Opener “40 Days” finds Robinson singing like the rock god he is, for the first time since leaving the Crowes. Really, this guy has one of the best rough-and-tumble voices to hit the scene since the glory days of bar rock. It’s a voice that’s able to rise above whatever is accompanying it, be it the sweeping power of something like “Girl on the Mountain” or the explosive riffage of closer “Piece of Wind.” The songs here suit that voice, in ways that the sappy piffle on his solo debut simply didn’t. If you have to hear only one, make it “If You See California,” perhaps the most beautiful number Robinson has done since “Wiser Time.”
This Magnificent Distance is a huge leap forward for Chris Robinson’s solo career, but it still falls far short of his work with the Crowes, mostly because that fire is missing. The songs are slow and lovely, but there’s no urgency to them – the album just languorously meanders until the end. Robinson did save the two punchiest rockers for the conclusion, though, so it goes out with more of a bang. Still, it’s obvious what’s missing here – Rich Robinson.
And the same can be said for the guitar-playing brother, in fact. Rich’s solo album, Paper, is a loud, frenetic, riff-happy rock festival. There are moments of acoustic pleasure, but mostly Rich has chosen to stick with the Stones-y vibe he always brought to the band. The problem is, that’s all he brings here. Sure, his familiar guitar buzz is all over this thing, and the swagger is present, but the songs are lacking, and Paper just drags on way too long.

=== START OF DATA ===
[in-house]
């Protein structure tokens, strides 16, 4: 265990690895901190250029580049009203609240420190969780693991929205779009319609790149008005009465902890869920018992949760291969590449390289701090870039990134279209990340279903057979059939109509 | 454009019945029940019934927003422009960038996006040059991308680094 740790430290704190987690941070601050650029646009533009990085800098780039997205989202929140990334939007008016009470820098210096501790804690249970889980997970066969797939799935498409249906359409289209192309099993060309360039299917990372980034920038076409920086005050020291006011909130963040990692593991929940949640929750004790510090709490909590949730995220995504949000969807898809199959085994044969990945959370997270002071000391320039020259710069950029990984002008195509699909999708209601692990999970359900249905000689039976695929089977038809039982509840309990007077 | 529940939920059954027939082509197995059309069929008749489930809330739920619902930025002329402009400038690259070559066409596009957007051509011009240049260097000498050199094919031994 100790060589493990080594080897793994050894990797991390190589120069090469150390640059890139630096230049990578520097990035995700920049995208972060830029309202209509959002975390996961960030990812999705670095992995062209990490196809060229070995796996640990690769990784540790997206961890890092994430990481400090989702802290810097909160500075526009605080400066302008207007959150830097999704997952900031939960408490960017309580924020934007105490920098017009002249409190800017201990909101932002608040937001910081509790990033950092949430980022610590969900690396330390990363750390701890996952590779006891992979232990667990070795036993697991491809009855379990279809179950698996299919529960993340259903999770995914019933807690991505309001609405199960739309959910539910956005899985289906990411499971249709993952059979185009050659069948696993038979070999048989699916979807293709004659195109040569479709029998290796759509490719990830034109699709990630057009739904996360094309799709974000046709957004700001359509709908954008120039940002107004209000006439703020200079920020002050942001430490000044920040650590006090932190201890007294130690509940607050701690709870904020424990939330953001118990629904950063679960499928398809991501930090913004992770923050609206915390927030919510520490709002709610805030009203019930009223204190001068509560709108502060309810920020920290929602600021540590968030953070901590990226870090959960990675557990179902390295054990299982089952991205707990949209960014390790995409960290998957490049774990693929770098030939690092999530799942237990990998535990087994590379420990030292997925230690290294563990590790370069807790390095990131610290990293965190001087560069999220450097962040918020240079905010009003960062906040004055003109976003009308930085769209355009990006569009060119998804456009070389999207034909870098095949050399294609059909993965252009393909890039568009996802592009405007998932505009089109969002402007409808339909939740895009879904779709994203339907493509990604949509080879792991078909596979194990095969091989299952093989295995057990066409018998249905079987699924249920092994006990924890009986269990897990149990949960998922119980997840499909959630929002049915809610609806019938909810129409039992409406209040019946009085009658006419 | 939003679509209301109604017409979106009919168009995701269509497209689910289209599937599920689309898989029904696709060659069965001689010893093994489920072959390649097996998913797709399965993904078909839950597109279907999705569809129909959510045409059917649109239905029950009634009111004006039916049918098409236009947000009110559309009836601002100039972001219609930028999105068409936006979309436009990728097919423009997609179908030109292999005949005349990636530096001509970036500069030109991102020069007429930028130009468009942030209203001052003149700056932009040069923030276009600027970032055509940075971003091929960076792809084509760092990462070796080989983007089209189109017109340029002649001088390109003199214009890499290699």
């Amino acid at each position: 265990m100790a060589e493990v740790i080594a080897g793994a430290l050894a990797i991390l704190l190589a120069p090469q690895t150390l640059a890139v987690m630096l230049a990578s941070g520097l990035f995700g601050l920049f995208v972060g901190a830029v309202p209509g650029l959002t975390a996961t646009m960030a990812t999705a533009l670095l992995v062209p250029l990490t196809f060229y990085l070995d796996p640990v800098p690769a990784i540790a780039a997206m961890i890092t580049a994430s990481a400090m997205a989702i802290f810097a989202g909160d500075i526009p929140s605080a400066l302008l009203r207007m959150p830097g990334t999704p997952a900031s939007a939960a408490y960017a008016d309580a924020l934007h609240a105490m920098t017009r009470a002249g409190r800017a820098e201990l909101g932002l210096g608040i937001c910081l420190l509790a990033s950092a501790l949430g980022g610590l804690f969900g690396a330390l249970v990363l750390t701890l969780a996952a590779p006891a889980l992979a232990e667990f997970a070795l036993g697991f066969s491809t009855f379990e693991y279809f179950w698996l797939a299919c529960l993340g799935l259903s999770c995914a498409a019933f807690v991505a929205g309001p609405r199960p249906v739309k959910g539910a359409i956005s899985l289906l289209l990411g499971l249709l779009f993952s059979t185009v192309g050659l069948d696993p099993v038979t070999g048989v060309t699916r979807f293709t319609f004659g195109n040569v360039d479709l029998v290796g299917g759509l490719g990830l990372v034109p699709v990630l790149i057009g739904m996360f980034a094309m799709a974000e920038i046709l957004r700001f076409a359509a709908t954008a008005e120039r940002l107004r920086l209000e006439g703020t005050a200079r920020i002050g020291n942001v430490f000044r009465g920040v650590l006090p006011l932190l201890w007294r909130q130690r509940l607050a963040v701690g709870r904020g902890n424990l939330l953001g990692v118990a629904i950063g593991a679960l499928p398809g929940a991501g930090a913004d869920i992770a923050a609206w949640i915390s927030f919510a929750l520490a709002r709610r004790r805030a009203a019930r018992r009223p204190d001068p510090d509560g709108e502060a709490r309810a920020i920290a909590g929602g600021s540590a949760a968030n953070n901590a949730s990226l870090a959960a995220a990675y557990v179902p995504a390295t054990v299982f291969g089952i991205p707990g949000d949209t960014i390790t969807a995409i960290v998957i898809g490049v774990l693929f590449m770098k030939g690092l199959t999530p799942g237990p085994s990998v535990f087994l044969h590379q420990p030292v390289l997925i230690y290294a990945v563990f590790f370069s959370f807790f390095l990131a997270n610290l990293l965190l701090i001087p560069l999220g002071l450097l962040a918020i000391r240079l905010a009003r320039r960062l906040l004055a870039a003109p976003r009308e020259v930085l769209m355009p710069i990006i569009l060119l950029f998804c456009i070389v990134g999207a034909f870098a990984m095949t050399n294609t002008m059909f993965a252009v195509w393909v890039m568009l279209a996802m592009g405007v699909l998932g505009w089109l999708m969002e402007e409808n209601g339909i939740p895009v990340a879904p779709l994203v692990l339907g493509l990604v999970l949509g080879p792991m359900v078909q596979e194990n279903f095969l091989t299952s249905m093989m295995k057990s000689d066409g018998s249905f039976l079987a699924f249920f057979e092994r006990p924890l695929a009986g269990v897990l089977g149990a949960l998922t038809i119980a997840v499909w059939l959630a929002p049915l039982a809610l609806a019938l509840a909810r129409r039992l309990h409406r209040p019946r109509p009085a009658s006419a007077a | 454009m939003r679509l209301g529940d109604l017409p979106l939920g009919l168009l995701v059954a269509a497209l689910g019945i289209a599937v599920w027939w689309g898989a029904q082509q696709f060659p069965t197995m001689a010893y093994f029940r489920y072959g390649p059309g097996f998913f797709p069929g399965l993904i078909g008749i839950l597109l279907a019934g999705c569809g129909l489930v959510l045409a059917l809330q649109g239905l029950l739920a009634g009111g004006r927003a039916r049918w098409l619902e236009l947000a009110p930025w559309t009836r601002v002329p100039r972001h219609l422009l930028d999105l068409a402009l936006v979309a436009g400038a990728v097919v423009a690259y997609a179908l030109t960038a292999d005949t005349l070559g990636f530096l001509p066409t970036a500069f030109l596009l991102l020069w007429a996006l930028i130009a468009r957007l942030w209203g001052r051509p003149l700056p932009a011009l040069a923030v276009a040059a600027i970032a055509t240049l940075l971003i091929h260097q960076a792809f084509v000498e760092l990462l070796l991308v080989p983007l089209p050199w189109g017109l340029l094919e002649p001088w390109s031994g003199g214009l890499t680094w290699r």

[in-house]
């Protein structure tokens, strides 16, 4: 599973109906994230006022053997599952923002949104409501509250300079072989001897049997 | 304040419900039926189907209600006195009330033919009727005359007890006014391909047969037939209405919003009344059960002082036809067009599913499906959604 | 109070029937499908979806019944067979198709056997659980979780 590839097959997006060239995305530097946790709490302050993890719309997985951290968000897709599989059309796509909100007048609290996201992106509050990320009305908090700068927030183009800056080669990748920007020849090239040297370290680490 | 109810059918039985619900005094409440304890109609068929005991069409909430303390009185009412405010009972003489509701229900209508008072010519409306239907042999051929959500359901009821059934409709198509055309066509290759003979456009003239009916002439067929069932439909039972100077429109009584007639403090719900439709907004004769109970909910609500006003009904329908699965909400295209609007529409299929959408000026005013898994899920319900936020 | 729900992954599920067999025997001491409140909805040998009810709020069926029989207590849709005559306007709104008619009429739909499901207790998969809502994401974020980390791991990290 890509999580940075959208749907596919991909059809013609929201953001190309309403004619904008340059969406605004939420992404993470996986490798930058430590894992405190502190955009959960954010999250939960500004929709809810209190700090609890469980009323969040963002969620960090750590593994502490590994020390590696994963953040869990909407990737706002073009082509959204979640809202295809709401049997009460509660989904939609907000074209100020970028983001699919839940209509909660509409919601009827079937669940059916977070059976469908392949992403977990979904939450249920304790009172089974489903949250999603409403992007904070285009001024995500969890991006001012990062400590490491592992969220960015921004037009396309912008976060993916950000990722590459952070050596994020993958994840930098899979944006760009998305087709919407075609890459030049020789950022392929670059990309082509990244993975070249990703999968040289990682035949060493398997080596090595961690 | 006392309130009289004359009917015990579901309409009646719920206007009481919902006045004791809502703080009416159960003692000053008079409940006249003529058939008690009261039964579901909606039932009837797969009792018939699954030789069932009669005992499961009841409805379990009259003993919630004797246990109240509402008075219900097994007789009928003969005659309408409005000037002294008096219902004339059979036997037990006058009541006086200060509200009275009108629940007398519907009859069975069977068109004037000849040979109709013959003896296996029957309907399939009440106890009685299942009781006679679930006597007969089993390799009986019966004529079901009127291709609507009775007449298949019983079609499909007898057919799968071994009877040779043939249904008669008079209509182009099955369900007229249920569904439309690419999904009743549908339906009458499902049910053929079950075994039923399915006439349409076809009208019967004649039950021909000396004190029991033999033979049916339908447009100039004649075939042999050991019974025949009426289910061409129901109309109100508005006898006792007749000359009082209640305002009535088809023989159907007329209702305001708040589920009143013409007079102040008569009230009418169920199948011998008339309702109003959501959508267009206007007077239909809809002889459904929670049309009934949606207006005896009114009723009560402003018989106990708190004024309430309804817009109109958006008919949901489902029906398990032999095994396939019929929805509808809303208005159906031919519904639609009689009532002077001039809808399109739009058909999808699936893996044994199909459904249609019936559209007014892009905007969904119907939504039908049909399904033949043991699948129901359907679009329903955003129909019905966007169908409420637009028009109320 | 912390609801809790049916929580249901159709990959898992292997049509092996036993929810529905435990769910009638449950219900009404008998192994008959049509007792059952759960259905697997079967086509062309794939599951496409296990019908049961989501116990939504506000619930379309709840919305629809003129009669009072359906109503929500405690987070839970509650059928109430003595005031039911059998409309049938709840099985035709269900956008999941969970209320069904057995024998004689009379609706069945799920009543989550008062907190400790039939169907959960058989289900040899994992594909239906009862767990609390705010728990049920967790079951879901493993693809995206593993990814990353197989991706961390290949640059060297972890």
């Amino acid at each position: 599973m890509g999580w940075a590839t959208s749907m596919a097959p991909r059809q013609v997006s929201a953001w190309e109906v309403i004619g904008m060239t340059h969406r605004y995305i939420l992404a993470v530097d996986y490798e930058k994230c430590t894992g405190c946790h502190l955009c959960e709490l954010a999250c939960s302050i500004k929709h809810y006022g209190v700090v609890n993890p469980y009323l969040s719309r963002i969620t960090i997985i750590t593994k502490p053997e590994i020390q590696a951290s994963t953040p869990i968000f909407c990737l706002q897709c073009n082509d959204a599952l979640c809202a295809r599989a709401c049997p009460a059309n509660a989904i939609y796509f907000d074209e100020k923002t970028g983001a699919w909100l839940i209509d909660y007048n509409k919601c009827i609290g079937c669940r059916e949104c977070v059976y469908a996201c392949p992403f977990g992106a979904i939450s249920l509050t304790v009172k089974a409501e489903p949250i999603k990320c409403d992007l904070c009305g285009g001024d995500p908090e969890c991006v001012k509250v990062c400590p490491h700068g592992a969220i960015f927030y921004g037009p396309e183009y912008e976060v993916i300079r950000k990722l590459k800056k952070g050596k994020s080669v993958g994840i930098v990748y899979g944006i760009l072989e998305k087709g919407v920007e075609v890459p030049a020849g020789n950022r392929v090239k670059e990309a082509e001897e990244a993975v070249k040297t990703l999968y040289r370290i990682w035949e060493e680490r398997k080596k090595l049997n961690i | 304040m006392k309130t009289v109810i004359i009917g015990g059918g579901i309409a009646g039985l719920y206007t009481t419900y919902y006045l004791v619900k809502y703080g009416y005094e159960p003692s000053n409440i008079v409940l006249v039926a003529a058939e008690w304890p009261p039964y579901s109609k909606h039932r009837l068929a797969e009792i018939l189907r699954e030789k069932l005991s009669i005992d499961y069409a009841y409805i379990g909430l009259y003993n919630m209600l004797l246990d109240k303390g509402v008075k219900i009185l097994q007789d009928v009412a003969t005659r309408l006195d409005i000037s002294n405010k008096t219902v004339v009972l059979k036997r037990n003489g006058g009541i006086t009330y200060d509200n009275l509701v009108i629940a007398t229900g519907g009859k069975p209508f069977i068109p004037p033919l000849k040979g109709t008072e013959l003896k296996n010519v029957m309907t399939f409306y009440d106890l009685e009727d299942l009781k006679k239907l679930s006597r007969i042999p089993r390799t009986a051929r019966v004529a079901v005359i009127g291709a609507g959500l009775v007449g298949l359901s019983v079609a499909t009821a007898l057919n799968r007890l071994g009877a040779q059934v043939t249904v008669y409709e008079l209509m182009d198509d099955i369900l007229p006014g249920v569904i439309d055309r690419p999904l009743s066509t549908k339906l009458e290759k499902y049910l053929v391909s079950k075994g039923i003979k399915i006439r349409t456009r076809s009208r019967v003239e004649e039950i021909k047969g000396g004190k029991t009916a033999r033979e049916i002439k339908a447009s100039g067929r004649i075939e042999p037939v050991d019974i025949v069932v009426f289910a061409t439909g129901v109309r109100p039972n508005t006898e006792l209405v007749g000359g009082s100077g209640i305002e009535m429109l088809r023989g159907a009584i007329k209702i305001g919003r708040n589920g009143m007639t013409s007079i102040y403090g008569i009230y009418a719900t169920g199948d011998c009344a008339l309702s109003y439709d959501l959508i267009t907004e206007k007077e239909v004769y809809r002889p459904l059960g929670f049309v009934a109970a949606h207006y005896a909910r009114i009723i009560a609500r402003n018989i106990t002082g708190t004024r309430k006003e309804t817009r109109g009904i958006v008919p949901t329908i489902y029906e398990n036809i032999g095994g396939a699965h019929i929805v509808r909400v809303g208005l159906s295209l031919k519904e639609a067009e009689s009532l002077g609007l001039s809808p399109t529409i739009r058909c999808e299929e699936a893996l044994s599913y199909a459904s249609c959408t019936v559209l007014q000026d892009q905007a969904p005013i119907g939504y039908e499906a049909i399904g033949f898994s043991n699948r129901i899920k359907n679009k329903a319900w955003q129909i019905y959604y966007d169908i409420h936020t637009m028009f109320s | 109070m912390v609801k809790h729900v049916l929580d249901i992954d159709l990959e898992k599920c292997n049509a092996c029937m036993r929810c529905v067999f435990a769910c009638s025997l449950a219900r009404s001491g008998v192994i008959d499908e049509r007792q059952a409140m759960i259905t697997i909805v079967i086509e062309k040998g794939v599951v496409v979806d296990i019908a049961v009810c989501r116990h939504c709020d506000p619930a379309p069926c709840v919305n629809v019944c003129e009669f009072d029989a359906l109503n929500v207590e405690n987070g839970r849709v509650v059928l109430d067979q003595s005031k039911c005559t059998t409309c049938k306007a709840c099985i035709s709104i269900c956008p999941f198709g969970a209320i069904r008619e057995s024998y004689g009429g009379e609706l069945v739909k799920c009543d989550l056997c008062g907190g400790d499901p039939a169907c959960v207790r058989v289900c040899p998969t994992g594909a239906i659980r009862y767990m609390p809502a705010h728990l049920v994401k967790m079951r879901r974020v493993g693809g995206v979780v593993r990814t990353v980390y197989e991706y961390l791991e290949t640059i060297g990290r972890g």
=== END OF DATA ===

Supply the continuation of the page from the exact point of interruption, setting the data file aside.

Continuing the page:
Rich takes lead vocals on all 14 of these songs, too, which only exacerbates the problem. Charging leadoff track “Yesterday I Saw You” opens with a typically Crowes start-stop riff and a thundering drum entrance, but Rich’s merely passable voice all but sinks it. He mixed his voice low here, too, perhaps to draw attention away from it. In reality, though, the murky mix only accentuates what’s missing here – Chris Robinson.
Compared with their work together, the Robinsons’ solo albums find them at roughly 50% power, and that’s unfortunate, since it costs 100% more to follow their careers now. Hopefully they will either grow into their solo careers, or they will realize that what they need is each other’s influence. I would be front row center for a Black Crowes reunion, and I would hope that any reconciliation between the Robinsons would be fraught with hard feelings and unspoken rage that gets funneled into the most kick-ass rock music they’ve yet made.
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The thing with brothers is, sometimes, they get along personally a lot better than they do musically. There’s never been a time when New Zealenders Neil and Tim Finn have been at each other’s throats, for example, and they have made some fine music together. Neil and Tim fronted Split Enz for years before Neil split off to form Crowded House, but Tim tagged along for that band’s finest album, Woodface. Following the demise of Crowded House, Neil and Tim made their own record, called Finn Brothers. Both then went on to solo careers before re-convening, nine years later, to make the second Finn Brothers album, Everyone is Here.